COVER REVEAL: Creating Fiction from Truths in Wolf Hollow by Lauren Wolk
When I saw the cover art for Wolf Hollow, I was deeply moved. Here was a lovely, colorful, layered image of a girl writing her story in a haven made of trees and words: a world, within a world, within a world. I created that girl. But in some ways I am that girl. And so is my mother.
Wolf Hollow is a fictional story of the terrifying challenges that eleven-year-old Annabelle McBride faces, but it’s laced through with what I learned as a child on the farm where my mother grew up.
I know it sounds unlikely, but many of my most cherished memories are of things like bathing broccoli in brine to flush out cabbage worms. Fetching potatoes from a root cellar where giant white spiders lived. Picking raspberries in a patch known for its snakes. Or sleeping in a room so cold in winter that I could scratch my name into the window frost.
The farmhouse where my mother was born (right in the back bedroom) and the hills in which it nestled were my taproots. My ancestor Captain John McConnell was granted that land for service in the Revolutionary War. All my life, I’ve harvested details from that place, learning my family’s history—especially the stories my mother often told about her childhood—and memorizing the hundreds of photographs my aunt Molly took with a camera my grandma won in a contest. Writing Wolf Hollow was my chance to create fiction from those truths.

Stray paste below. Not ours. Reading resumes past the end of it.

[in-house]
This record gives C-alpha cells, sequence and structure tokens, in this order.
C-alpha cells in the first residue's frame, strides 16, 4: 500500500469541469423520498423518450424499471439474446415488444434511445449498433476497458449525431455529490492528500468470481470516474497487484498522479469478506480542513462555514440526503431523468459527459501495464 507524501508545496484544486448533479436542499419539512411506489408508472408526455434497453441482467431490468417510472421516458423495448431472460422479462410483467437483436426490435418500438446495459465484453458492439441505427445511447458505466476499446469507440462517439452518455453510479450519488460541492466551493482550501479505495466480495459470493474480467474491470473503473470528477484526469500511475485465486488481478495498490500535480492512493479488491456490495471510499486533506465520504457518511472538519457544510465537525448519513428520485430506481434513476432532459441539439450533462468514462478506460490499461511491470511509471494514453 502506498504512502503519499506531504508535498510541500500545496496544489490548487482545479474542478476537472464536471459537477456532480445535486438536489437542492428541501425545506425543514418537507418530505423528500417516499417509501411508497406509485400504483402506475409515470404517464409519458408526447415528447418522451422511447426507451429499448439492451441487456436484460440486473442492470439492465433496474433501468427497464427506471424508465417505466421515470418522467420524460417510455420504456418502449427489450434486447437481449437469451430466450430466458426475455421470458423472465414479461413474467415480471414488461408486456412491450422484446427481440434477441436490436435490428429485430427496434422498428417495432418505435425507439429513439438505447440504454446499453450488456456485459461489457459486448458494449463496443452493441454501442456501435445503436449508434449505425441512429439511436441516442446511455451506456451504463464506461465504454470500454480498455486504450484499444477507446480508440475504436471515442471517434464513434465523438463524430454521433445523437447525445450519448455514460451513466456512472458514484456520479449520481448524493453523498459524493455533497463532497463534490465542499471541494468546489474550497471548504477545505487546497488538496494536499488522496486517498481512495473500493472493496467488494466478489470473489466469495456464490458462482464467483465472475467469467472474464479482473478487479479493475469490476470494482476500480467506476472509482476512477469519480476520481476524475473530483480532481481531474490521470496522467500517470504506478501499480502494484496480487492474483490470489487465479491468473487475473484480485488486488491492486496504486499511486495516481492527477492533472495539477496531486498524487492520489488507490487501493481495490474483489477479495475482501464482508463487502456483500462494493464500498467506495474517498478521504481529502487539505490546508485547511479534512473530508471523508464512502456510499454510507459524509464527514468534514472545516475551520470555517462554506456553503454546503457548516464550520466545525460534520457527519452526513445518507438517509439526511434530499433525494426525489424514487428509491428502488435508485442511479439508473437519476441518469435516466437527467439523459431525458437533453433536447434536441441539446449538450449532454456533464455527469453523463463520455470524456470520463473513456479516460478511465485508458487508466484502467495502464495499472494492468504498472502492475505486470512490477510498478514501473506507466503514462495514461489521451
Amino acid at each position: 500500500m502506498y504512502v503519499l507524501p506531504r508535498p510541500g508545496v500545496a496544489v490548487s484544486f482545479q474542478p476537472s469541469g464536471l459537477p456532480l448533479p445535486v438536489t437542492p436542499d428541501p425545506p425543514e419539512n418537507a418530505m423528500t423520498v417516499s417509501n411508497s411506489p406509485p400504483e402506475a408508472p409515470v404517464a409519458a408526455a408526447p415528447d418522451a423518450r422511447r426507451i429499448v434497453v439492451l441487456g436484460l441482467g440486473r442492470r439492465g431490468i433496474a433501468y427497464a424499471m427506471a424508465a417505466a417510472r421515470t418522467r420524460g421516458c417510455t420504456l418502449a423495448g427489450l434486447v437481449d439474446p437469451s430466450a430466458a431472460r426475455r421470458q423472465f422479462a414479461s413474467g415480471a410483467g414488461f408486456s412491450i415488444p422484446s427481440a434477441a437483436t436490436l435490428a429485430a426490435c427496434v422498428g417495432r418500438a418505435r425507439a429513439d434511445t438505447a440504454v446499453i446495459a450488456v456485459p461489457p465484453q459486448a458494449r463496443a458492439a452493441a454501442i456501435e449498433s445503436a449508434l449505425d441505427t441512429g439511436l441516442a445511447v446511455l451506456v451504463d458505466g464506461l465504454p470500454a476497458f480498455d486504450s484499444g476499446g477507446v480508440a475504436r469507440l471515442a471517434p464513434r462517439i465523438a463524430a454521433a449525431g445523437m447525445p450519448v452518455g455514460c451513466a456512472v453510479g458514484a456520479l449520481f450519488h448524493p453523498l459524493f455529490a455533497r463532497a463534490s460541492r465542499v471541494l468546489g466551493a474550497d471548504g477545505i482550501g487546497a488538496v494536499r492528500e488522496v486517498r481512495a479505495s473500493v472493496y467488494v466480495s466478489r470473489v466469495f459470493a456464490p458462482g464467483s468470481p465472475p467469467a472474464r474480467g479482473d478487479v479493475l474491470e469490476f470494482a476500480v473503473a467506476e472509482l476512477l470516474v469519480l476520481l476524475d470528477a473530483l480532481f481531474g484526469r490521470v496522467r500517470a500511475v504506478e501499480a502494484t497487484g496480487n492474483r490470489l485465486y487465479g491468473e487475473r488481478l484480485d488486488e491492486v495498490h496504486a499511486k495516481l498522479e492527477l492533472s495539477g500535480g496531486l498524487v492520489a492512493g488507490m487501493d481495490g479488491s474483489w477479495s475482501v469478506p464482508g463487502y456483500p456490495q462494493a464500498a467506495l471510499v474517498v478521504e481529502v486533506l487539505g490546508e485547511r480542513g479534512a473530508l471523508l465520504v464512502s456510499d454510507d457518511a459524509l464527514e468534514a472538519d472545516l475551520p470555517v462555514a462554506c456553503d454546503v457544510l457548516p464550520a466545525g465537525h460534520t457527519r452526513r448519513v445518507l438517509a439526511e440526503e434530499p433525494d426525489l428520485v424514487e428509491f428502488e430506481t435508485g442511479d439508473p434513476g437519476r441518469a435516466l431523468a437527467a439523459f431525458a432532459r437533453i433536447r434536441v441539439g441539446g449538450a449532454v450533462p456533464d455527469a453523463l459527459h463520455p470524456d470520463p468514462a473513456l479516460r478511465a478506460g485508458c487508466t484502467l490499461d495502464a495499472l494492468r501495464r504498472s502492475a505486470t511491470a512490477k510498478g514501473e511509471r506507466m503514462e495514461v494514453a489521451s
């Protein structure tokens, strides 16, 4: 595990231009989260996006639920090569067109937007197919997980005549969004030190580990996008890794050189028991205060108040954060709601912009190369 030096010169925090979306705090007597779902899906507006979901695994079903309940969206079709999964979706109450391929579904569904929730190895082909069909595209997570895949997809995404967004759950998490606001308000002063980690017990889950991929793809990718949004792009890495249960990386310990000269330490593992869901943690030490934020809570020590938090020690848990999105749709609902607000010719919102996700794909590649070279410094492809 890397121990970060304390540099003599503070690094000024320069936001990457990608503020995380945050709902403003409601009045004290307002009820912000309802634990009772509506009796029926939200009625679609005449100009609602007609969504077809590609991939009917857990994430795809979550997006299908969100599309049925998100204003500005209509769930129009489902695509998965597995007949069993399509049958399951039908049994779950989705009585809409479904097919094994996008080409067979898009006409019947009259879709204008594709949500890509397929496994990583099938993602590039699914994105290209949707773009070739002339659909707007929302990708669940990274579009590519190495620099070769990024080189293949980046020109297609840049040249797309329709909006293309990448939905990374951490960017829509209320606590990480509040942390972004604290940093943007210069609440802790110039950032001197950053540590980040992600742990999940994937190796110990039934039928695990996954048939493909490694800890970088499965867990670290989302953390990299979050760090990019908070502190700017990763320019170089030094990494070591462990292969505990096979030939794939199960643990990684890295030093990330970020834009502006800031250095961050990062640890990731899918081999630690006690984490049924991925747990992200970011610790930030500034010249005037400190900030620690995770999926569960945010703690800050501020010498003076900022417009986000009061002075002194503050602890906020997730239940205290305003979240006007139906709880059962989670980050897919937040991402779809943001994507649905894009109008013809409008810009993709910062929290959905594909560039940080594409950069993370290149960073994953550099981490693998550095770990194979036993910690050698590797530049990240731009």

The book’s beautiful cover also reflects how involved I’ve always been in words—in both reading and writing. When I was a kid, my friends and I spent our time exploring the city where we lived, “sleeping out” in tree houses, riding the train to Boston for splendid adventures . . . and sharing our favorite books from the school library. We passed these around from girl to girl until we’d read them all. I began to write my own stories back then and have done so ever since.
But Annabelle’s story is entwined with other truths beyond my own. Her evolution in the face of bullying and injustice and fear—her decision to defend others despite considerable risk—is mirrored in an America embroiled in World War II, and by a generation of soldiers who made enormous sacrifices for the greater good.
I am honored to introduce Annabelle to the world and, through her, to pay homage to people who deserve thanks and respect for their courage, including Annabelle herself.
Lauren Wolk is an award-winning poet, artist, and author of the adult novel Those Who Favor Fire. She was born in Baltimore and has since lived in California, Rhode Island, Minnesota, Canada, and Ohio. She now lives with her family on Cape Cod.